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'Not even that ancient': The harshest TripAdvisor comments about Italy's sights

Giampietro Vianello
Giampietro Vianello - [email protected]
'Not even that ancient': The harshest TripAdvisor comments about Italy's sights
"When are they finishing it?" Rome's Colosseum is among the attractions which fail to impress some visitors. Photo by Nick Agee on Unsplash

From Roman ruins to grand Gothic palaces, Italy’s most popular tourist attractions welcome hundreds of thousands of visitors every year – but not everyone leaves satisfied.

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With its rich cultural heritage and plenty of art and architecture wonders, Italy draws hundreds of thousands of visitors from all corners of the world every year. 

But a quick scroll through the review section of travel website TripAdvisor will be enough to show that some of the country’s most famous attractions aren’t to everyone's taste.

Colosseum, Rome

It may be Italy’s biggest tourist attraction, but even the Colosseum – the largest ancient amphitheatre ever built, dating back to 80 AD – fails to impress some.

“I came. I saw. I left,” wrote one reviewer, saying that looking at pictures of the building and reading about its history will spare you from “a long wait line, a port a john [sic] bathroom, and a big disappointment”.

READ ALSO: Nine tips for making the most of a Rome city break

Others were seemingly not so happy with the overall state of the attraction.

“[It] was a lot more broken than I thought it would be, at £15 a pop you’d think they’d invest in repairing it,” one wrote. 

“Not even got a roof? When they finishing it [sic]?” asked another. 

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Milan, Duomo 

Though it is often regarded as one of, if not the greatest example of Italian Gothic architecture, not everyone seems to be impressed by Milan’s Duomo cathedral. 

“The outside is gaudy and tacky as the worst of Las Vegas,” while “the inside is as bad taste as the outside” and not worth the wait, “even if they paid you”, one reviewer wrote.

READ ALSO: Stay away! How Europe's most popular spots are fighting overtourism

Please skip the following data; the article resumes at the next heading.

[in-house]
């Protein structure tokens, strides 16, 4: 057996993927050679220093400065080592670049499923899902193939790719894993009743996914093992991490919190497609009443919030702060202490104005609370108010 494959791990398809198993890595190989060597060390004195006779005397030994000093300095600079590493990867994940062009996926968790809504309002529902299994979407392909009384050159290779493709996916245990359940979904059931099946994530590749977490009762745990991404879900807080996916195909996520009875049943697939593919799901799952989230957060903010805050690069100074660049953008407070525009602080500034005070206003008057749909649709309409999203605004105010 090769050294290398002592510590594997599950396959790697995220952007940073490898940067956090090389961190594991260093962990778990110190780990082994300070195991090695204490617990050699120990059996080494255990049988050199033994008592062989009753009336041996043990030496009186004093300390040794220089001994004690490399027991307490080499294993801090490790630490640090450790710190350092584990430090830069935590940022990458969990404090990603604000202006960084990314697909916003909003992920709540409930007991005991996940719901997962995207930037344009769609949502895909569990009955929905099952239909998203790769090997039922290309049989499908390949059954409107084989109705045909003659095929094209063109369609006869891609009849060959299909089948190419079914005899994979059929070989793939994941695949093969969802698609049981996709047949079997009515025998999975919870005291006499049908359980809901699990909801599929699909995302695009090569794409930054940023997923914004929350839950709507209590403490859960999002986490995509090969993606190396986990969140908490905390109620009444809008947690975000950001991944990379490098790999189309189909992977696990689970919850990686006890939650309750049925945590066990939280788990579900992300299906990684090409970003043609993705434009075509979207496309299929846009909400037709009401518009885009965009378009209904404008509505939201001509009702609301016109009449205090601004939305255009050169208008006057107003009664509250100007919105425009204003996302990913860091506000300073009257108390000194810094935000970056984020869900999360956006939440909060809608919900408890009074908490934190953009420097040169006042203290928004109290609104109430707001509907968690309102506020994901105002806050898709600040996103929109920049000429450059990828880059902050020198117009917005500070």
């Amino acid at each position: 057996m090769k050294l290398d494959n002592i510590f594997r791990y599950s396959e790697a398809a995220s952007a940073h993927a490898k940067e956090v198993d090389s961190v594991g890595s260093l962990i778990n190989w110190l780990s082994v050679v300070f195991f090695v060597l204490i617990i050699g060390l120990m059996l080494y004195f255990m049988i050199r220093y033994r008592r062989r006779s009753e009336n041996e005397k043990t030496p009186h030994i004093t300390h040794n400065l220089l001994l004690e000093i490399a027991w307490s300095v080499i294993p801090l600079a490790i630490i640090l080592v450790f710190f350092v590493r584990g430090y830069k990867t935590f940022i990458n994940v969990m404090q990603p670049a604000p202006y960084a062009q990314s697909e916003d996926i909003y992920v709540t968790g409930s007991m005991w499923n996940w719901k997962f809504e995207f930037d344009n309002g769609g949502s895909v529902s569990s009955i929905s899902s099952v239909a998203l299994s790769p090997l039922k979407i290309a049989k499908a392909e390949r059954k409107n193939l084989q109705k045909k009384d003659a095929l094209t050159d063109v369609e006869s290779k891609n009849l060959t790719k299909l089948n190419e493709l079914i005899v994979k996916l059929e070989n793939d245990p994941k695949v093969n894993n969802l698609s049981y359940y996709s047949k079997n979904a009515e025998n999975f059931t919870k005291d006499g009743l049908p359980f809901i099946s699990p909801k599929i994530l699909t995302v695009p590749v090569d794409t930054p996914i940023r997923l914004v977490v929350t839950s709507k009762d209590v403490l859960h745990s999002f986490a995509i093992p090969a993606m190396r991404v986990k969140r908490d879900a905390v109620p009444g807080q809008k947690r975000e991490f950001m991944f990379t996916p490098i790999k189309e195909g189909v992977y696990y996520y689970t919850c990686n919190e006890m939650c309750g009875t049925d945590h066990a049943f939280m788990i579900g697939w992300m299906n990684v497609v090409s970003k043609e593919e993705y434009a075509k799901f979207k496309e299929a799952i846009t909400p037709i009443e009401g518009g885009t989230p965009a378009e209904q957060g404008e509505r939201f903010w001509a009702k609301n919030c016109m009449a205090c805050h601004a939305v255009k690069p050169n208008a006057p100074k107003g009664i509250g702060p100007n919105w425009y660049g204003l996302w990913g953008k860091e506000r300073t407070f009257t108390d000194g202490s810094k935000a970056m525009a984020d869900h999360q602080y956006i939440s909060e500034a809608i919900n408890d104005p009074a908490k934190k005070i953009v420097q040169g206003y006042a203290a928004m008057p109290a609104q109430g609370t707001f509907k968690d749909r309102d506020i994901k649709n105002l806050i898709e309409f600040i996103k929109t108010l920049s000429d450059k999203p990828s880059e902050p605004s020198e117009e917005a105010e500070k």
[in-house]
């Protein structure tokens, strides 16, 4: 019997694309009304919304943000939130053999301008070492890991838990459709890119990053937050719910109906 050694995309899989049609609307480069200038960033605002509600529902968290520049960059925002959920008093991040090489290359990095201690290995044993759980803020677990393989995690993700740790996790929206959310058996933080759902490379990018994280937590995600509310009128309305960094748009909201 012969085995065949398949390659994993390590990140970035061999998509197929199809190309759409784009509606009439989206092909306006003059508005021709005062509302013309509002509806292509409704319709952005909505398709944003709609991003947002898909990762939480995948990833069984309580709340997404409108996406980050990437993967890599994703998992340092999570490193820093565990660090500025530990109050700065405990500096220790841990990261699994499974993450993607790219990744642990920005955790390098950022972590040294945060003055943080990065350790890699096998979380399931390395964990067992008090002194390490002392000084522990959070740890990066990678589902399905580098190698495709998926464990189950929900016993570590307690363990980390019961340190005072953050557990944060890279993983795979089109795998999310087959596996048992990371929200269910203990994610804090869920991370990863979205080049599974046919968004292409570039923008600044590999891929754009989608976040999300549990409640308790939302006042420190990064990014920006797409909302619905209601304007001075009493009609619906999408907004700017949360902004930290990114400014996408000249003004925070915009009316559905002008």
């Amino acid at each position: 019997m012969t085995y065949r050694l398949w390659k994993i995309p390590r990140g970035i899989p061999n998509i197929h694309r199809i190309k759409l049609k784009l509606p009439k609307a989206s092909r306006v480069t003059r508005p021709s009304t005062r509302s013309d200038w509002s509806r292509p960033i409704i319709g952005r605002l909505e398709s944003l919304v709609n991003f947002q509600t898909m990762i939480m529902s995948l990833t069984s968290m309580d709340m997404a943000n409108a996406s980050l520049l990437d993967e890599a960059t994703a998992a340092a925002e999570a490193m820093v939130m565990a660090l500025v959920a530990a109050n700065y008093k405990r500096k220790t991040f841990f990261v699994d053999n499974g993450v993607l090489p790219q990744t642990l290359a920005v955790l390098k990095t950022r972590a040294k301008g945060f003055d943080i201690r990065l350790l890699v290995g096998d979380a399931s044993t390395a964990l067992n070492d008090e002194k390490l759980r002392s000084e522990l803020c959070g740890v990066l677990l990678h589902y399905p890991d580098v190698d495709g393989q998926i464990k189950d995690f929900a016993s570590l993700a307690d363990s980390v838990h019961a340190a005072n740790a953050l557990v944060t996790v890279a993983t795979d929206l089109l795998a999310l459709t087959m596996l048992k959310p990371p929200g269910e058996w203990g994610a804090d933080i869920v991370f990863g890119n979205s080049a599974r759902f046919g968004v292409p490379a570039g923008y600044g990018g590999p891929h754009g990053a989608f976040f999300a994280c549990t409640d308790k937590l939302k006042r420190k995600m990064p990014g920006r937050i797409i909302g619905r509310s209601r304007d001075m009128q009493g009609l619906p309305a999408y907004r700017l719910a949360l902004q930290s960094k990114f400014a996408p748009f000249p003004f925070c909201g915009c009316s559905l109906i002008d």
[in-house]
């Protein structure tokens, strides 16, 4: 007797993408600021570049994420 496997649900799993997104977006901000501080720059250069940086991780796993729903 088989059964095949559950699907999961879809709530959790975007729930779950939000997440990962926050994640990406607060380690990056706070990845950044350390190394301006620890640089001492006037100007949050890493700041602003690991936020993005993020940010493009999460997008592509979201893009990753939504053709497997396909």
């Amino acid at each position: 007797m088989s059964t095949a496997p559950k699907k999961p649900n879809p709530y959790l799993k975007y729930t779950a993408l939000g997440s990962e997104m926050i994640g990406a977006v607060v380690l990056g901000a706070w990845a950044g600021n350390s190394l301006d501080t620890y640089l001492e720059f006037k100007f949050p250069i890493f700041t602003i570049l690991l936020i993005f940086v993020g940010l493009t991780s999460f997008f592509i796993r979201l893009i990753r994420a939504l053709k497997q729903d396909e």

Another said the Duomo was no different than any “old cathedral” found in every European city, claiming that “pigeons watching [sic] is more exciting than this building”.

Speaking of pigeons, one tourist warned future visitors about the aggressiveness of the local bird population, saying that the area surrounding the Duomo is “swarming with thousands of pigeons that have long ago lost any fear of humans” and will “fly directly at your head”, forcing you to “take evasive action”.

Just another cathedral? The famed Duomo in Milan. Photo by Martin Anselmo on Unsplash

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Doge’s Palace, Venice

Venice’s Palazzo Ducale is the third most-visited tourist attraction in the country and arguably one of the best-preserved traces of the ancient Venetian Republic’s power. 

But the palace isn’t everyone’s cup of tea – at least judging from its reviews.

“When you go inside, there’s nothing to see except a lot of paintings on the ceilings and high on the walls. The paintings are impressive but very samey,” one reviewer wrote.

READ ALSO: What’s the difference between Italy’s city taxes and new ‘tourist tax’?

“Really boring,” complained another, saying that the rooms were “bland” and “the view never got any better”. 

Other visitors said they were disappointed with some of their tour guides’ choices.

One wrote: “Our guide took pleasure in telling about people being tortured here. It was a bit grizzly [sic]. Personally I would give the place a miss.” 

Tourists sit under the archway of the Doge's Palace in Venice

The Doge's Palace in Venice, which some visitors found abit "samey". Photo by Marco BERTORELLO / AFP

Pompeii 

Even the Pompeii archaeological site, which consists of the ruins of a city buried under volcanic ash following the eruption of Mount Vesuvius in 79 AD, has its fair share of detractors.

A reviewer described the site as being “poorly paved street after poorly paved street of pretty much the same old same old terraced house over and over and over and over”.

Another said: “I really don’t get what the hype is about.

"It’s not even that ancient since they had to build so many structures around it to keep it standing. Even the freaking pillars didn’t make it (some barely did I guess).”

One reviewer even went as far as saying it was the “worst place” he’d ever visited, mentioning he had “too much ground to cover in sweltering heat” and he “should have stayed at the nice beaches of Vico Equense”. 

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Trevi Fountain, Rome

A prime example of Italian Baroque aesthetics, the Trevi fountain is one of Rome’s most widely recognised symbols worldwide, but not all visitors are impressed by it.

"It splashes and splashes. It spurtles and flows. It fountains and gurgles and is as romantic as my oldest pairs of smelly socks," wrote one reviewer, who concluded they felt "let down".